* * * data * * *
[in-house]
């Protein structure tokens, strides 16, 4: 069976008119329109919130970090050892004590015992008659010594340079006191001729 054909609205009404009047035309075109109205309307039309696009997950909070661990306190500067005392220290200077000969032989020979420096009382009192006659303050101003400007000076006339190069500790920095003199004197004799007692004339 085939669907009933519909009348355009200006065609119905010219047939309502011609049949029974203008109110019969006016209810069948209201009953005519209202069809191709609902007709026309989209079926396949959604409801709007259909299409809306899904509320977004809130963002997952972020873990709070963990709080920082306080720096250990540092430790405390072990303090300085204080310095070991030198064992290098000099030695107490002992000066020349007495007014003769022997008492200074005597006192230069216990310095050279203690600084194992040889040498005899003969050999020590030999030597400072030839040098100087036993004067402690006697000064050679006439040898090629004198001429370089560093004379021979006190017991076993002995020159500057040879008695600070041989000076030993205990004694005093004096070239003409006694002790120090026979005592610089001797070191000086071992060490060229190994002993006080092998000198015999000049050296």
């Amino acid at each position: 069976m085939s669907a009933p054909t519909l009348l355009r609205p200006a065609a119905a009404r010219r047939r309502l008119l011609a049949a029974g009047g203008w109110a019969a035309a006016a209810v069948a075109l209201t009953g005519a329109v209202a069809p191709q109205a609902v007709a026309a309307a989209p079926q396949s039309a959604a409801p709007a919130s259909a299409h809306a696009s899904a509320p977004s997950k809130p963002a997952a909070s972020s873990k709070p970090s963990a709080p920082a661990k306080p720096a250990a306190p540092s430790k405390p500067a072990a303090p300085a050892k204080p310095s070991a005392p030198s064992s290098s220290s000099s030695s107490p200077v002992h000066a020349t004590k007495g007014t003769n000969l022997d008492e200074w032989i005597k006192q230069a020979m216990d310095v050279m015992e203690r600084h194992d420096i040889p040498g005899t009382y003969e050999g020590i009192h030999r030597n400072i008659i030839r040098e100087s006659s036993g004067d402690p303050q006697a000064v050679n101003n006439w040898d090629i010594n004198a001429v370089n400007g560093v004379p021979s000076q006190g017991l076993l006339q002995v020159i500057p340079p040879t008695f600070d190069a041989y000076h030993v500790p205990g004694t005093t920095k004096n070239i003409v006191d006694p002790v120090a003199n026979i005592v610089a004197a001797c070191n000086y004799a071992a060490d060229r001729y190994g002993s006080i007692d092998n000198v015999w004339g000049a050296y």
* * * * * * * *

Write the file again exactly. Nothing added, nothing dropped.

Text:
[in-house]
């Protein structure tokens, strides 16, 4: 069976008119329109919130970090050892004590015992008659010594340079006191001729 054909609205009404009047035309075109109205309307039309696009997950909070661990306190500067005392220290200077000969032989020979420096009382009192006659303050101003400007000076006339190069500790920095003199004197004799007692004339 085939669907009933519909009348355009200006065609119905010219047939309502011609049949029974203008109110019969006016209810069948209201009953005519209202069809191709609902007709026309989209079926396949959604409801709007259909299409809306899904509320977004809130963002997952972020873990709070963990709080920082306080720096250990540092430790405390072990303090300085204080310095070991030198064992290098000099030695107490002992000066020349007495007014003769022997008492200074005597006192230069216990310095050279203690600084194992040889040498005899003969050999020590030999030597400072030839040098100087036993004067402690006697000064050679006439040898090629004198001429370089560093004379021979006190017991076993002995020159500057040879008695600070041989000076030993205990004694005093004096070239003409006694002790120090026979005592610089001797070191000086071992060490060229190994002993006080092998000198015999000049050296």
């Amino acid at each position: 069976m085939s669907a009933p054909t519909l009348l355009r609205p200006a065609a119905a009404r010219r047939r309502l008119l011609a049949a029974g009047g203008w109110a019969a035309a006016a209810v069948a075109l209201t009953g005519a329109v209202a069809p191709q109205a609902v007709a026309a309307a989209p079926q396949s039309a959604a409801p709007a919130s259909a299409h809306a696009s899904a509320p977004s997950k809130p963002a997952a909070s972020s873990k709070p970090s963990a709080p920082a661990k306080p720096a250990a306190p540092s430790k405390p500067a072990a303090p300085a050892k204080p310095s070991a005392p030198s064992s290098s220290s000099s030695s107490p200077v002992h000066a020349t004590k007495g007014t003769n000969l022997d008492e200074w032989i005597k006192q230069a020979m216990d310095v050279m015992e203690r600084h194992d420096i040889p040498g005899t009382y003969e050999g020590i009192h030999r030597n400072i008659i030839r040098e100087s006659s036993g004067d402690p303050q006697a000064v050679n101003n006439w040898d090629i010594n004198a001429v370089n400007g560093v004379p021979s000076q006190g017991l076993l006339q002995v020159i500057p340079p040879t008695f600070d190069a041989y000076h030993v500790p205990g004694t005093t920095k004096n070239i003409v006191d006694p002790v120090a003199n026979i005592v610089a004197a001797c070191n000086y004799a071992a060490d060229r001729y190994g002993s006080i007692d092998n000198v015999w004339g000049a050296y």